Around the States
Four Sessions REmain in Sheep & Goat School
The Southeast Ohio Sheep & Goat School at the Eastern Agricultural Research Station in Caldwell, Ohio, has four (of six) sessions remaining for sheep producers looking to learn more about the industry, sheep health and more.
More than a dozen students met at the research station on the evening of March 8 to discuss calendar-based management, identifying and keeping a market, and lambing and kidding. The first session touched on lambing issues and offered students the opportunity to challenge themselves with four different lambing situations that they might be faced with at their own operations.
For some, the school is a chance to learn from scratch, while others are using is simply as a refresher course after years as sheep producers.
Upcoming sessions include:
• May 10: Safe Systems, including predator prevention, parasites, pathogens and wool care.
• July 13: FAMACHA, Facilities and Forages, including FAMACHA training, handling facilities, water systems and fencing, hay testing and forage options.
• Sept. 6: Reproduction, including synchronization, artificial insemination, semen testing and pregnancy checking.
Participants can sign up for each session individually, allowing them to pick and choose the topics that might be of interest for their operation. To learn more, visit Noble.OSU.edu or email Christine Gelley at email@example.com.
Valais Blacknose Introduced in U.S.
The Valais Blacknose Sheep Association of North America announces the successful launch of a “breed up program” for introducing the breed to North America. The first generation of lambs are being born in 2018.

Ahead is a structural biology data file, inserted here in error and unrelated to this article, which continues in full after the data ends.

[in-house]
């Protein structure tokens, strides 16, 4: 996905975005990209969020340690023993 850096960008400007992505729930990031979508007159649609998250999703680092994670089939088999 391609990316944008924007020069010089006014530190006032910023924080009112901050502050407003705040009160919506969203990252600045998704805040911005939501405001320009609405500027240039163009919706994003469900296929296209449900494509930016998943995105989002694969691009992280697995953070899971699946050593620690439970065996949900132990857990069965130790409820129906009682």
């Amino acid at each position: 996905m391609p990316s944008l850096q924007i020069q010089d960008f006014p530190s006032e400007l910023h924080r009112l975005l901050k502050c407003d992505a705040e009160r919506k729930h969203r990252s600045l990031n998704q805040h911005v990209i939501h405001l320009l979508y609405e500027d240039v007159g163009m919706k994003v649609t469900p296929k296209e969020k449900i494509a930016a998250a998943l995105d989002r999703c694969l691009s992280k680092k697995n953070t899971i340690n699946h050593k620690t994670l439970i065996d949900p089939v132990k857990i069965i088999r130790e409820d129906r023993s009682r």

For centuries the Valais Blacknose sheep were found only in Switzerland on the remote snow-covered peaks of Valais. Although the sheep are believed to have existed since the 15th century, it became a breed recognized by the Swiss Sheep Breeding Association in the mid 1960’s because of it’s unique markings. Considered a rare breed in Switzerland – numbering less than 14,000 sheep – several hundred were exported to the United Kingdom in 2014. Accustomed to a harsh mountain climate, these sheep have adapted easily to a variety of climates across Europe.
The Valais Blacknose signature markings include a black face and ears, long fluffy white fast-growing fleece that covers their faces, legs and bodies, black spotting on knees and hocks and horizontally spiraled horns in both sexes. The wool is considered ideal for carpets, bedding and felting. Valais Blacknose sheep are a naturally docile, friendly and inquisitive breed of sheep, making them the perfect pet. They love a cuddle and are easily trained to lead. Their unique appearance, lovely nature, together with their rarity, makes them quite an attractive new sheep for United States breeders.
The first Valaise Blacknose frozen semen was imported to the U.S. in 2017. The Blacknose Sheep Association North America was formed in 2017 under the auspices of the Valais Blacknose Sheep Society UK to support the introduction of the breed to the United States. Frozen semen from Highland Valais Blacknose Sheep farm is available through the Teton Valais Sheep Company. For more information, contact the Teton Blacknose Sheep Company at firstname.lastname@example.org, TetonValais.com or 561-309-1402.